In Ann Arbor, Michigan, a 14-year-old boy’s planned removal from life support may move forward after a judge rules the court lacked jurisdiction to do anything other than dismiss the case.
At the end of September 2019, a court order prevented Michigan Medicine in Ann Arbor from taking Bobby Reyes off life support. Washtenaw County Trial Court Judge David Swartz said the hospital can now proceed with a second examination to confirm Reyes’ cessation of functions are irreversible. This includes the brain stem.
The initial petition to keep Reyes on life support was filed in the wrong court. The 14-year-old’s attorney said he was left with only a few options to keep the teen on life support. Amadeo had planned to file an immediate request for a 48-hour stay to be able to file a petition with the Michigan Court of Claims.
C.S. Mott Children’s Hospital determine that Reyes was brain dead. The judge’s decision to put Reyes’ fate in the hospital came as they were planning to remove him from life support after discovering the teen was brain dead.
Reyes’ family has been working to find another medical facility that would be willing to keep him on life support.
“My feeling is whenever any qualified hospital makes a ruling, it’s hard to find a facility that would go against that. I don’t think UM is doing anything intentional here – I believe they think they are doing the right thing. I disagree with their opinion, but it’s not a witch hunt with UM. My frustration is…just because UM says something, other hospitals are scared. I don’t think UM has threatened anybody, but they have such a big name it’s making out life a living hell to find another facility,” said Amadeo.
Judge Swartz felt that “his hands were tied,” because of a previous precedent that stated the court lacked jurisdiction. He noted that while the lack of a proper venue can result in a case being transferred, a lack of jurisdiction cannot.
“The court understands the magnitude of the question involved here. It is certainly very sympathetic to all of the concerns and heartbreak of the petitioner. But if the court doesn’t have jurisdiction, the Supreme Court has made it clear to have no authority to do anything.”
On Saturday, Sept. 21, Reyes was riding in the car with his mother when he suffered an asthma attack. He went into cardiac arrest before emergency medical crews arrived. He was flown to C.S. Mott Children’s Hospital in Ann Arbor, and doctors determined that Reyes was brain dead. They were preparing to remove him from life support.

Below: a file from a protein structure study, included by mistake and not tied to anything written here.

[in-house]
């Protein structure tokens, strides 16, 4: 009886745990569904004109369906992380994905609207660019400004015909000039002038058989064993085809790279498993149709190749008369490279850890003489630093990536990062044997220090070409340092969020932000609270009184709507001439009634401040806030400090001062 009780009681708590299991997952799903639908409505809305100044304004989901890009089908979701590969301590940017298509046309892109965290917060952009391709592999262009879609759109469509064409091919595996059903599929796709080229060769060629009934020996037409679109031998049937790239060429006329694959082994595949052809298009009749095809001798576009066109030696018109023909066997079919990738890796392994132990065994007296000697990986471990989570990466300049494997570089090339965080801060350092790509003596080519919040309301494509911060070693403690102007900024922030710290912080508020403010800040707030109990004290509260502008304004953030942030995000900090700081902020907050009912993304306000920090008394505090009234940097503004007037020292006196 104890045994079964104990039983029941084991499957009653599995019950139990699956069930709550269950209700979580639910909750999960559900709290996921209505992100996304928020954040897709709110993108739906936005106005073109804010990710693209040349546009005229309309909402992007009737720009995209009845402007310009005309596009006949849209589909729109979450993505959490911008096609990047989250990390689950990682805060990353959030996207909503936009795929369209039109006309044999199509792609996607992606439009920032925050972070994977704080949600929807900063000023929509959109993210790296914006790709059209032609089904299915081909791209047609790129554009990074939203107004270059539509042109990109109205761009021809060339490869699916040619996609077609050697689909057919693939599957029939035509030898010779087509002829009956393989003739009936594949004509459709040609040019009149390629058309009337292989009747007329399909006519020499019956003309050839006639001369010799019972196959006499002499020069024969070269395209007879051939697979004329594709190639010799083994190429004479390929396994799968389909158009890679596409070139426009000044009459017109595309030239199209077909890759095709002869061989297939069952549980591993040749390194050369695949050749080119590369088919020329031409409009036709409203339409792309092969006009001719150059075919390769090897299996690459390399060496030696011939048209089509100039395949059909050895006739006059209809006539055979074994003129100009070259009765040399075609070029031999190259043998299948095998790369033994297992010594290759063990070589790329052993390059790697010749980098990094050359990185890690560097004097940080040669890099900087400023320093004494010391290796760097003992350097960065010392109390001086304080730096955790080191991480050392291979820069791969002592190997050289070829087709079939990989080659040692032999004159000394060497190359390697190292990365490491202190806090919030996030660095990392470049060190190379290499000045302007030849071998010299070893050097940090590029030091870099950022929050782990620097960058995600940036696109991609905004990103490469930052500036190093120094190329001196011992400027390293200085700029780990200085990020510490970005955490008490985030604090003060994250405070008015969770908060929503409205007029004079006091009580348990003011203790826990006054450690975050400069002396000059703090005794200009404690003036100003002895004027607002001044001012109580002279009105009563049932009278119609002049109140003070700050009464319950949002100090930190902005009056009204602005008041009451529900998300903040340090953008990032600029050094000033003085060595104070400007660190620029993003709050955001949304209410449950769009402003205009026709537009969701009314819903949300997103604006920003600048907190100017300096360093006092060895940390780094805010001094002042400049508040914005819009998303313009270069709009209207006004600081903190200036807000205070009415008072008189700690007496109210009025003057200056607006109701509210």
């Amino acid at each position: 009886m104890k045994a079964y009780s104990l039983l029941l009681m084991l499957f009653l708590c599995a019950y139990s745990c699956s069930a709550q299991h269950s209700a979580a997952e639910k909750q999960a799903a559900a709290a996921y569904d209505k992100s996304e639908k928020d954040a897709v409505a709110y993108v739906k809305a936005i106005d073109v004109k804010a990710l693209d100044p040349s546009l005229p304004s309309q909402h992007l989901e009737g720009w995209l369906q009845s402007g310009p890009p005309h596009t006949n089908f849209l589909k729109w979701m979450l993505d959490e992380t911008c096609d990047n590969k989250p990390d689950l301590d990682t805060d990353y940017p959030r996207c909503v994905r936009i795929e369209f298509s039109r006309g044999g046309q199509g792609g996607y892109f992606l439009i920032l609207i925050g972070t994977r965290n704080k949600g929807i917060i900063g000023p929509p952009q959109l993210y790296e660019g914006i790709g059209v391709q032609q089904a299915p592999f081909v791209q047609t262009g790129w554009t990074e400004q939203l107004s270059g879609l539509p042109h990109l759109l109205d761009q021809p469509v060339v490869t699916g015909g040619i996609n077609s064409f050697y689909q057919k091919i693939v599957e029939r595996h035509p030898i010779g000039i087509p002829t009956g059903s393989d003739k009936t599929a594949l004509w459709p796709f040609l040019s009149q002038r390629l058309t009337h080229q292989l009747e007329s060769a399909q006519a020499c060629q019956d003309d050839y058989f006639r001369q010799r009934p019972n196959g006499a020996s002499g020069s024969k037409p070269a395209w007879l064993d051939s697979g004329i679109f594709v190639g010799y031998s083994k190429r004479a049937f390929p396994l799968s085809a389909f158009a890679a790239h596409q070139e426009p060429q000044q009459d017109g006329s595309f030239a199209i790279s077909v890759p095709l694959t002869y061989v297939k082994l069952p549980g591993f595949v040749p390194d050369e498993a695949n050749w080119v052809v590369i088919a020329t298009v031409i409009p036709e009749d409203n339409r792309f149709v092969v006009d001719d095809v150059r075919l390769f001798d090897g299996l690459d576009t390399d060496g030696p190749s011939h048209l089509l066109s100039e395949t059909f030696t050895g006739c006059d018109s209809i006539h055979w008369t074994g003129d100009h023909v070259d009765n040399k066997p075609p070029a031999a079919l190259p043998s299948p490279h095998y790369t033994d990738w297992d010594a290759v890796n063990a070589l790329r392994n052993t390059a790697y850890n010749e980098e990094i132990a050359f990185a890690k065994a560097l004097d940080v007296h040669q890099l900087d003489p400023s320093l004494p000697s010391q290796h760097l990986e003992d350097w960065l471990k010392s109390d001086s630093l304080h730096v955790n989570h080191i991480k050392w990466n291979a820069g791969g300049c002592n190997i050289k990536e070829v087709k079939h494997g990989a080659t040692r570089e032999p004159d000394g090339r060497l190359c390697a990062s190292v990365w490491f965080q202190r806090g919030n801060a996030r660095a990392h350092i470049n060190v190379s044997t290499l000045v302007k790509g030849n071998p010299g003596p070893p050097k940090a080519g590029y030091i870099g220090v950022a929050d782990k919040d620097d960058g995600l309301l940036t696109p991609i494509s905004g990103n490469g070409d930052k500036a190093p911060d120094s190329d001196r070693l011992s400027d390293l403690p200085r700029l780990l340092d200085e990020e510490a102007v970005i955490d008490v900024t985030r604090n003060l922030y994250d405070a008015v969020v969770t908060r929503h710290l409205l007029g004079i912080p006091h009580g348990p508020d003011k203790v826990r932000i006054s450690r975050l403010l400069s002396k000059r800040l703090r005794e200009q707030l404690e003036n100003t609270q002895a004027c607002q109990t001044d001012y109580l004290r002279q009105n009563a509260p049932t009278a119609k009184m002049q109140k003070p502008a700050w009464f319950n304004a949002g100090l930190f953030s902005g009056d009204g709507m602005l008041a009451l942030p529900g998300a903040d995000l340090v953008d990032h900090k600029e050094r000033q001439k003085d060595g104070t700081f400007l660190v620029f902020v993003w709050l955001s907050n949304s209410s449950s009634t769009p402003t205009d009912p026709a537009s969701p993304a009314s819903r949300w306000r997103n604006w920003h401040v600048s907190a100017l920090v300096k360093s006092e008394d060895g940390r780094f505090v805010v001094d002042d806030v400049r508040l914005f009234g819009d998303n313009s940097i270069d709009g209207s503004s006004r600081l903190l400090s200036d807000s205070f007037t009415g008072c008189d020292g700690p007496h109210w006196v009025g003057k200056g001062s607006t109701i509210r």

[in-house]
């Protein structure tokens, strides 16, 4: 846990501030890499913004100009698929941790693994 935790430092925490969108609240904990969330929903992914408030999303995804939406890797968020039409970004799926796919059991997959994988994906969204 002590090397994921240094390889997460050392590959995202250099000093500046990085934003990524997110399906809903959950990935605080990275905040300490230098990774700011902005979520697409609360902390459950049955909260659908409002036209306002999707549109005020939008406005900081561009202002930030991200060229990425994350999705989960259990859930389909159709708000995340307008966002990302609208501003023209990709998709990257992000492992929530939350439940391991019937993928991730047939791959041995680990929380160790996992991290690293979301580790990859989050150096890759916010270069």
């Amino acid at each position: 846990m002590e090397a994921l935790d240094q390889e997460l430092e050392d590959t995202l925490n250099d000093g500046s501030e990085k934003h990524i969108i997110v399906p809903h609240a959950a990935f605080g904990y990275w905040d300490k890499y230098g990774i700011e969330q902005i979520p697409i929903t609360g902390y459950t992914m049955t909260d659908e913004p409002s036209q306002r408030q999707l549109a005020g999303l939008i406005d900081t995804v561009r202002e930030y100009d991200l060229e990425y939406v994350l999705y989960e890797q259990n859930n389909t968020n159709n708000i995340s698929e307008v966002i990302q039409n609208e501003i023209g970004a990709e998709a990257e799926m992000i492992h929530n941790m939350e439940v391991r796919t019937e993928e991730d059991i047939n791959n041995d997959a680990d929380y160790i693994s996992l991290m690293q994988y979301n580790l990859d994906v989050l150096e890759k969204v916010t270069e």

On Sept. 30, the court issued an order that prevented Michigan Medicine from removing the teen from life support while his family worked to find a facility that would take care of Reyes.
However, the order has expired, and the hospital is fighting an emergency motion from the family, which was filed on Oct. 11, to keep the teen on life support.
Sarah Jones, Reyes’ mother, remains hopeful a hospital will be willing to care for her son.
“We’re not agreeing to it because we know he’s not brain dead. He’s going to get accepted someplace – it’s in the works.”
On Sept. 24, an initial examination determined Reyes was brain dead. The examination showed there was no detectable brain or brain stem function. Further testing showed no electrical activity and no blood flow to Reyes’ brain.
Due to the severity of Reyes’ condition, no facility has been willing to take the teen. The family cannot even find a long-term facility because Reyes would need a tracheostomy, which the family has found to be ethically problematic, according to a court affidavit.
Under Michigan law “an individual is dead when there is irreversible cessation of circulatory and respiratory functions or irreversible cessation of all function of the entire brain, including the brain stem.”
Since he was admitted to C.S. Mott, Reyes’ condition has worsened to a point where soon, he will not be able to be moved, even if a suitable facility is found, according to hospital officials.
“Michigan Medicine needs to proceed with a second examination to confirm there is irreversible cessation of all functions, including the brain stem.” Hospital officials reported this before the hearing.
“Michigan Medicine follows the State of Michigan law on determination of death, and conducts extensive testing before determining there is brain death due to the irreversible cessation of all functions of the entire brain. All of us empathize with the extraordinary emotional process that families facing such matters go through. Our team of highly experienced and specialized nurses, doctors and other health professionals exhaust every available option to help patients who are critically ill.”
Amadeo stated he has been in contact with three doctors – one retired – who believe Reyes “has a shot at life.” One of the physicians, Dr. Richard Bonfiglio said he wants to review the medical charts and perform an examination on Reyes; however, he can be denied by C.S. Mott based on the court ruling.
“We are now close to finding that facility,” according to Amadeo. “I do not think a procedural error should be the reason this young man does not have a chance at life.”
“This could be the end – I hope and pray not.”
By Jeanette Smith
M Live: Judge rules UM hospital can take teen declared brain dead off life support
WXYZ: News Court hearing today in fight to keep Bobby Reyes on life support
Detroit Free Press: Family of Michigan boy ruled brain dead after asthma attack may have to end life support
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